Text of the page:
The Rockford IceHogs have two games remaining in their season. They stand at 25-37-9-3 with 62 points and a .419 winning percentage. They are in 8th (last) place in the Central Division and 15th overall in the Western Conference.
There are twelve former IceHogs on the Chicago Blackhawks roster. There are also twelve former IceHogs with other teams in the Stanley Cup playoffs. The IceHogs contingent on the Blackhawks consists of Corey Crawford, Scott Darling, Gustav Forsling, Jeff Glass, Ryan Hartman, Vinnie Hinostroza, Tanner Kero, Marcus Kruger, Tyler Motte, Dennis Rasmussen, Nick Schmaltz, and Trevor van Riemsdyk.
The New York Rangers have four ex-Hogs, including Adam Clendening, Kevin Klein, Brandon Pirri and Antti Raanta. The Montreal Canadiens boast two ex-Hogs in Phillip Danault and Andrew Shaw. The Calgary Flames also have two ex-Hogs in Troy Brouwer and Kris Versteeg. Four other teams each have one former IceHog. The Boston Bruins have Jimmy Hayes, the Columbus Blue Jackets have Brandon Saad, the St. Louis Blues have Carter Hutton and the Toronto Maple Leafs have Ben Smith.
Which ones will play a key role and which ones will have little impact? Will there be any surprising performances? To get the best opinion on this matter, I called upon my longtime friend Jason Fleigel to lend his insight as my co-contributor.
This isn’t an act of journalistic nepotism. Aside from being a friend, Jason follows the NHL very closely and has the league-wide knowledge I lack. While I have covered the IceHogs for four seasons, I only casually follow any former IceHogs in the NHL.
Jason immediately focused on the series between the Canadiens and the Rangers. That series features six former IceHogs. Jason feels that Shaw (Canadiens) will have the biggest impact. His physical presence in front of the net could be a big difference in affecting the play of Henrik Lundquist (Rangers).
Lundqvist struggled at times this season. He had a mediocre 2.74 goals-against-average and a .910 save percentage. Lundqvist started 55 games, his third lowest total in the last 10 seasons. There were some rumblings that his days of dominant play might be over.
This is where Antti Raanta enters the picture. Raanta started 26 games, posting a 2.26 gaa with a .922 save percentage. Those numbers weren’t significantly better than Lundqvist’s, but they were good enough to raise questions.
Jason is watching Lundqvist closely, feeling Raanta could see major playing time, if Lundqvist starts to falter. I’m picking Raanta as my sleeper star in the playoffs. Raanta might not get much action right away, but I think he’ll get the call and perform well for the Rangers.
Switching to Calgary, Jason states that Brouwer and Versteeg bring Stanley Cup winning experience to a young Calgary team, but will not be true difference makers on the ice. He feels a quick exit for Calgary is likely.
Moving on to Columbus, Jason cites Saad’s solid season and thinks the Blue Jackets could be the Cinderella team of the playoffs. He does temper that with the caution that getting past the defending champs is no easy task. Still, he sees Saad bringing his “A” game, that helped the Hawks win two Stanley Cups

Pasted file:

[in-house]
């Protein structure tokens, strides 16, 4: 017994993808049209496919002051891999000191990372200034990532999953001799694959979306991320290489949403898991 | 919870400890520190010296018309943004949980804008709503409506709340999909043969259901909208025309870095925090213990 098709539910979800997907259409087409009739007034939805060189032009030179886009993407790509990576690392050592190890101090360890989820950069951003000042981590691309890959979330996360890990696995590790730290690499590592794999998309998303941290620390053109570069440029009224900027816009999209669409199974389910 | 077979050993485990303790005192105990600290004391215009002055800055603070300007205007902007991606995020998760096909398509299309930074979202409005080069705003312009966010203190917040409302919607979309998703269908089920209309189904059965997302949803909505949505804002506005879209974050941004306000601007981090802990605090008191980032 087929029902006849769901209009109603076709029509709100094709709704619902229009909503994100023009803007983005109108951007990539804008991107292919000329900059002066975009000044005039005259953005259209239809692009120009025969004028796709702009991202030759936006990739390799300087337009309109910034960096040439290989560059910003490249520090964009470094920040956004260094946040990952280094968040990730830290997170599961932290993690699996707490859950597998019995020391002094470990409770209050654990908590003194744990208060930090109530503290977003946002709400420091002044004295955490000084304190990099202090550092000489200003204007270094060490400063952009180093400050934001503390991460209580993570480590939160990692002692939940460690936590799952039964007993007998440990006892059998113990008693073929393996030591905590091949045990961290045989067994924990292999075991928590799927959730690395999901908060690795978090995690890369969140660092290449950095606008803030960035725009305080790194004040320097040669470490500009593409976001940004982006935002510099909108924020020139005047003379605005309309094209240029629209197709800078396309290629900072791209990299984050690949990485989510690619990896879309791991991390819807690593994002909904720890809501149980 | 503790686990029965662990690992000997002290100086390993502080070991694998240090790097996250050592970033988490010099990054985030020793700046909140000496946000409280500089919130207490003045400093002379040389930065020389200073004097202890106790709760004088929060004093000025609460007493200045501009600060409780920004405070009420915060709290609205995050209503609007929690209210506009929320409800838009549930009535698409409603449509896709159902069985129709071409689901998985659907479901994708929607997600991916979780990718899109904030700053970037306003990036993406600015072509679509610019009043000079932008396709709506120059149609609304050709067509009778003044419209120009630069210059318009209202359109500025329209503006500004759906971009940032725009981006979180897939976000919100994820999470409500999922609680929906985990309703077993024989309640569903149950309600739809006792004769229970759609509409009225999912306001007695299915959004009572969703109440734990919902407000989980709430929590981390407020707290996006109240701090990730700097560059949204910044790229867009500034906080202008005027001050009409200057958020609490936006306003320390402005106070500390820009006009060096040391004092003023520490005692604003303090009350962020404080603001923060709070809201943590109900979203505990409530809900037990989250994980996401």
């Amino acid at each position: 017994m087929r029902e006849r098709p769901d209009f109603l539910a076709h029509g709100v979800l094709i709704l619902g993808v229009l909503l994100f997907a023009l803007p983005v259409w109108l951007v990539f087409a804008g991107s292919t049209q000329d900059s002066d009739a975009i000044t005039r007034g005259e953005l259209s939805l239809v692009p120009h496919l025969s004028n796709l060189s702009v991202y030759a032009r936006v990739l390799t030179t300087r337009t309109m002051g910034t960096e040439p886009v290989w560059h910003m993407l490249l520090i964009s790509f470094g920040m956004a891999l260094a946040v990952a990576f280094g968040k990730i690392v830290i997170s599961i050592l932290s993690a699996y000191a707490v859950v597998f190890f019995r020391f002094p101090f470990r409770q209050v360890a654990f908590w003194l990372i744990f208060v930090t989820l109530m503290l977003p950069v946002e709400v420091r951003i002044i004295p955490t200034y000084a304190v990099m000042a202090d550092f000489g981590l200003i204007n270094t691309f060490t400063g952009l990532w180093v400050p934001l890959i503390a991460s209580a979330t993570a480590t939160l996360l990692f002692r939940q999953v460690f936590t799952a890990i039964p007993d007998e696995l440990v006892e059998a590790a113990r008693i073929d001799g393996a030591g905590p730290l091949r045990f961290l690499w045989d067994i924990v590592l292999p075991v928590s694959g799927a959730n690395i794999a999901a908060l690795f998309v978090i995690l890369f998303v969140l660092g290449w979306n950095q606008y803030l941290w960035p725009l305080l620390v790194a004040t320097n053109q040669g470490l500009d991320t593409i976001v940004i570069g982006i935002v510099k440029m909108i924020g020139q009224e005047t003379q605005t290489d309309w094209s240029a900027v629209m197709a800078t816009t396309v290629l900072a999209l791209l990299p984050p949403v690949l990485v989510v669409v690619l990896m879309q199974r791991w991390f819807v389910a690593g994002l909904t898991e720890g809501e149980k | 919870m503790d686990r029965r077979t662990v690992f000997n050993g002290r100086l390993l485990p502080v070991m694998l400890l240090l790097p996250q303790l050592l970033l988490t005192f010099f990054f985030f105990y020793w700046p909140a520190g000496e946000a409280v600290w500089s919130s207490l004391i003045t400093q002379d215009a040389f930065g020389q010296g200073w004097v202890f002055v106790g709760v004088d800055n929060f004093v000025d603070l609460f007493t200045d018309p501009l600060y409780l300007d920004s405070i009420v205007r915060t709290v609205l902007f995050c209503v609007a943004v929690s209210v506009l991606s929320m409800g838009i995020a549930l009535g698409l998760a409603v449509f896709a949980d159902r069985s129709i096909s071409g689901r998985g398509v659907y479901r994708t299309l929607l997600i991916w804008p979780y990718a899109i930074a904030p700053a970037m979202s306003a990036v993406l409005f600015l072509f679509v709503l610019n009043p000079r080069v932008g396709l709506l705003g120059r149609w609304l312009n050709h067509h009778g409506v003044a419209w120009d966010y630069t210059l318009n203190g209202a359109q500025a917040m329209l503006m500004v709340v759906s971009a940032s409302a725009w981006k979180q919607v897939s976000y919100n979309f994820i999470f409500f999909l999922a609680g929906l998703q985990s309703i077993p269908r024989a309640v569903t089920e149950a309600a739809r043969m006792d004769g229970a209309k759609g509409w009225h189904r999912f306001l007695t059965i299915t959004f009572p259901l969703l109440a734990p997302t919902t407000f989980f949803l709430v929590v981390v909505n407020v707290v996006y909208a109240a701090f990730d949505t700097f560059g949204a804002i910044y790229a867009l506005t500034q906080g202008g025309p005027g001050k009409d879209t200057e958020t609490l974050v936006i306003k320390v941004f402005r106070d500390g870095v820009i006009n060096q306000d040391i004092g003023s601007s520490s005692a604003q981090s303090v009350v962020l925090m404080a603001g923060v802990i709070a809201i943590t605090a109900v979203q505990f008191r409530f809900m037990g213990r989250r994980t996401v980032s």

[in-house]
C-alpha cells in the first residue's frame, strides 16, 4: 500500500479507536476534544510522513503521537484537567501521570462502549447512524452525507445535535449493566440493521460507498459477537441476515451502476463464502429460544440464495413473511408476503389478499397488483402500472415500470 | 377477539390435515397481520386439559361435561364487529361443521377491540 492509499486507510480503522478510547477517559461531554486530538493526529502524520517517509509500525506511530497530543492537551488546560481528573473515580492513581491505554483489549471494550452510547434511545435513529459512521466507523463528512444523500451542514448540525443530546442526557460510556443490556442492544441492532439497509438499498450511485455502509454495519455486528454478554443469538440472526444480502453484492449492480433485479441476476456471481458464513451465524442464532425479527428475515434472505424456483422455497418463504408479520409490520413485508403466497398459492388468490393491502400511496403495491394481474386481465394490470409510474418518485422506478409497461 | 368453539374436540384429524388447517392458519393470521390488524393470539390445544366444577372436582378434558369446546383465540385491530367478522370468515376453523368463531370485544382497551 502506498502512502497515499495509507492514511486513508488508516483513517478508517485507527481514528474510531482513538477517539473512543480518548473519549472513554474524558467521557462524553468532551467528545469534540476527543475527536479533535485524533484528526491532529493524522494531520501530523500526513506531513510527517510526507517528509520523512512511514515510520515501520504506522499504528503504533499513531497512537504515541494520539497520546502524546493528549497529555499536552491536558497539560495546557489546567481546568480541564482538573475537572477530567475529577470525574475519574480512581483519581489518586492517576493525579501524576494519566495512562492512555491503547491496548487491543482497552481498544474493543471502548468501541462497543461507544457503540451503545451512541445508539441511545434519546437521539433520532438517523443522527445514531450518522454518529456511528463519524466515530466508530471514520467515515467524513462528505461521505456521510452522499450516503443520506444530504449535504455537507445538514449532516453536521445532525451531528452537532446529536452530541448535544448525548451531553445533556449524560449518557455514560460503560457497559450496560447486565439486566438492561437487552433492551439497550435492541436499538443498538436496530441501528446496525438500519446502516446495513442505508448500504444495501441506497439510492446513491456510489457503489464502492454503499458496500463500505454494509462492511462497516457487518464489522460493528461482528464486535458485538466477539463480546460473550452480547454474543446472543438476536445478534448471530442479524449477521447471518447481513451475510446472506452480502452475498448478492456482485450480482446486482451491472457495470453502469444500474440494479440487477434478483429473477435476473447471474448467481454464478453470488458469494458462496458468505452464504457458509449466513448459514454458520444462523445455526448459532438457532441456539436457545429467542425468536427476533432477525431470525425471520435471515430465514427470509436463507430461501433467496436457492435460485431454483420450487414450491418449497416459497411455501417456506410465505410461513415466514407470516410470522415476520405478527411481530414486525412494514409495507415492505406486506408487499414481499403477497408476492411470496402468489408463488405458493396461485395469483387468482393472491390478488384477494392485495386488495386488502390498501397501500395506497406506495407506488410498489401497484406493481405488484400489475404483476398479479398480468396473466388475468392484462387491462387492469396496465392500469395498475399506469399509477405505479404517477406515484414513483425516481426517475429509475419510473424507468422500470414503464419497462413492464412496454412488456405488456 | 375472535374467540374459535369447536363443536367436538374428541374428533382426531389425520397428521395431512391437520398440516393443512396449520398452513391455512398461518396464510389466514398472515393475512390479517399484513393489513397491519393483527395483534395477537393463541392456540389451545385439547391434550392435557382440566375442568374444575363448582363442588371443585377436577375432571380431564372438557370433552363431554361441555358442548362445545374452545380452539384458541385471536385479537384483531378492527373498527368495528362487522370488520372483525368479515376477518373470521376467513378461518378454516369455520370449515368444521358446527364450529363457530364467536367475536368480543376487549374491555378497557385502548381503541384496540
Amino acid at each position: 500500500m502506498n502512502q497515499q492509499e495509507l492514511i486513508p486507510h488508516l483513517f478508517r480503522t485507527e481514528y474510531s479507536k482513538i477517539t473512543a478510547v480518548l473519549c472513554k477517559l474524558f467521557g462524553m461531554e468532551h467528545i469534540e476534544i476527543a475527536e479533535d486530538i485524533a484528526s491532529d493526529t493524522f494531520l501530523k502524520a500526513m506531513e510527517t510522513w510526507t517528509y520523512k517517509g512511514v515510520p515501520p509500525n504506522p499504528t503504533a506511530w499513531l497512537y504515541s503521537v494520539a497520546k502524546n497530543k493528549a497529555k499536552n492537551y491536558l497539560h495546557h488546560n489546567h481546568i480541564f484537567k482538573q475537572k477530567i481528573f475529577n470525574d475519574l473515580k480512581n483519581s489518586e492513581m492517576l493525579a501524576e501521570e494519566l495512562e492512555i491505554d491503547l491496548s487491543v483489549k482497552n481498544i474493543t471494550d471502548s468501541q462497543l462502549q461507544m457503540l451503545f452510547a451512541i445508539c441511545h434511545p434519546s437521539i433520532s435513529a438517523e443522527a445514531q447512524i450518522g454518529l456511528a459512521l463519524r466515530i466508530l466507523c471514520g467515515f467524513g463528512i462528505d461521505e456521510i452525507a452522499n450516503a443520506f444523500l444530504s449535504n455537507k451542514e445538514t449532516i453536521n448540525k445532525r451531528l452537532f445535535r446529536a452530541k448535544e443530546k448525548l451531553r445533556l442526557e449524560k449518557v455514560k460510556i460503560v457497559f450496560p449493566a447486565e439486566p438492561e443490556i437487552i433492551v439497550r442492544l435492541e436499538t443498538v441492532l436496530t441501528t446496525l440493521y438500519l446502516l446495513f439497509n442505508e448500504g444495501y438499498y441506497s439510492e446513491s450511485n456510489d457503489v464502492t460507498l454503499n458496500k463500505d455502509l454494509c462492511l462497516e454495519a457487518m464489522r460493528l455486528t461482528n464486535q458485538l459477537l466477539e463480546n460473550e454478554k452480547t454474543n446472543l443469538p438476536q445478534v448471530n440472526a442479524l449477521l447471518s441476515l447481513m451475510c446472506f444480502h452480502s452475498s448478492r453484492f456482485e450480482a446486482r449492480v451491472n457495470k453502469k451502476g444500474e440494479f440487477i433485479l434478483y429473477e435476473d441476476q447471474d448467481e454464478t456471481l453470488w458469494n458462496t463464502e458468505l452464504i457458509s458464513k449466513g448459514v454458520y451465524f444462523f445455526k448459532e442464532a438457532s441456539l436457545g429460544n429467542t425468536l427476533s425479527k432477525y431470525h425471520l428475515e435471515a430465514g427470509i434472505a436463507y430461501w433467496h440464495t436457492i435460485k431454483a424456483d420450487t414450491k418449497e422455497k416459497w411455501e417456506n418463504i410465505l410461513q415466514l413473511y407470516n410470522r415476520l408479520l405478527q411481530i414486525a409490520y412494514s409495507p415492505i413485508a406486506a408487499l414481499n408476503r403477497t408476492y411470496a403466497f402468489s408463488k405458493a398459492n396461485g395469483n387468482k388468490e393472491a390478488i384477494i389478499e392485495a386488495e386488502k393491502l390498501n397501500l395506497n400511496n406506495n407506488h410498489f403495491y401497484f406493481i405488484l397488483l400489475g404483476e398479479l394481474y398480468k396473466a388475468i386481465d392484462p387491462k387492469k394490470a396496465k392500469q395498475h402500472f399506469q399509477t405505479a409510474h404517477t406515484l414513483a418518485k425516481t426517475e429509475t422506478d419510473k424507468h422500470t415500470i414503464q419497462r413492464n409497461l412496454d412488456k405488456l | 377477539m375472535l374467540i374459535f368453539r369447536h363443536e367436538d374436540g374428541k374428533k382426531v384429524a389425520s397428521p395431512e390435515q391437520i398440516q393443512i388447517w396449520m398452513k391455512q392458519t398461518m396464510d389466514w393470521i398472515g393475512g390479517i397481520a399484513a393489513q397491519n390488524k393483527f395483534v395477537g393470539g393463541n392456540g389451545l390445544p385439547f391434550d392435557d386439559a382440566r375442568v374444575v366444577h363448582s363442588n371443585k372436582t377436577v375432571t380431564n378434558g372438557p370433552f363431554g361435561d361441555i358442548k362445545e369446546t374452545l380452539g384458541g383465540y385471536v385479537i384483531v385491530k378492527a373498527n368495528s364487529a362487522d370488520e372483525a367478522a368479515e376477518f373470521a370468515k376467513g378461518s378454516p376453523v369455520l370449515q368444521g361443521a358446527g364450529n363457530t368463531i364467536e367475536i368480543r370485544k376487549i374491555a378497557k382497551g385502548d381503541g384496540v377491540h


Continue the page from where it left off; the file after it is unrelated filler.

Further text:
With no disrespect to the other former IceHogs, none will have much of an impact, according to Jason. This isn’t really surprising. The Blackhawks have not won three Stanley Cups in seven seasons by letting go of impact players in their prime.
Turning to our hometown Blackhawks, of course, the Crawford-Darling combo must play well for Chicago to advance in the playoffs. The goalies are obvious selections, but we want to look at a couple players under the radar.
Jason immediately named Hartman as a potential difference-maker. Selected in the first round in the 2013 draft, Hartman saw his first significant NHL playing time this season. In 76 games, he scored 19 goals and added 12 assists for 31 points and a +/- of 13. A good playoff performance could solidify his status on the team and around the league.
I will add my sleeper pick of Hinostroza. The 6th round pick in the 2012 draft played in 49 games this season. He scored 6 goals with 8 assists for 14 points, with a +/- of -1. Maybe I have a soft spot from knowing him from Rockford, but I could see him having a few shining moments.
On the flipside of the equation, the pick for the player with the lowest expectations must be Glass, the newest addition to the Chicago playoff roster. This is no knock on Glass. Brought up as the emergency backup to Crawford and Darling, if Glass sees action, it will not be good news for the Hawks. The playoff experience will be beneficial to Glass, however. Poised to be the starter for the IceHogs next season, this could be a valuable learning experience for Glass.
As the games are played and the playoffs progress, I will revisit our selections. We will also keep an eye on all the former IceHogs as their teams advance. When your AHL season amounts to fighting to stay out of the cellar, while looking towards next season, at least you can take pride in the success of your alumni.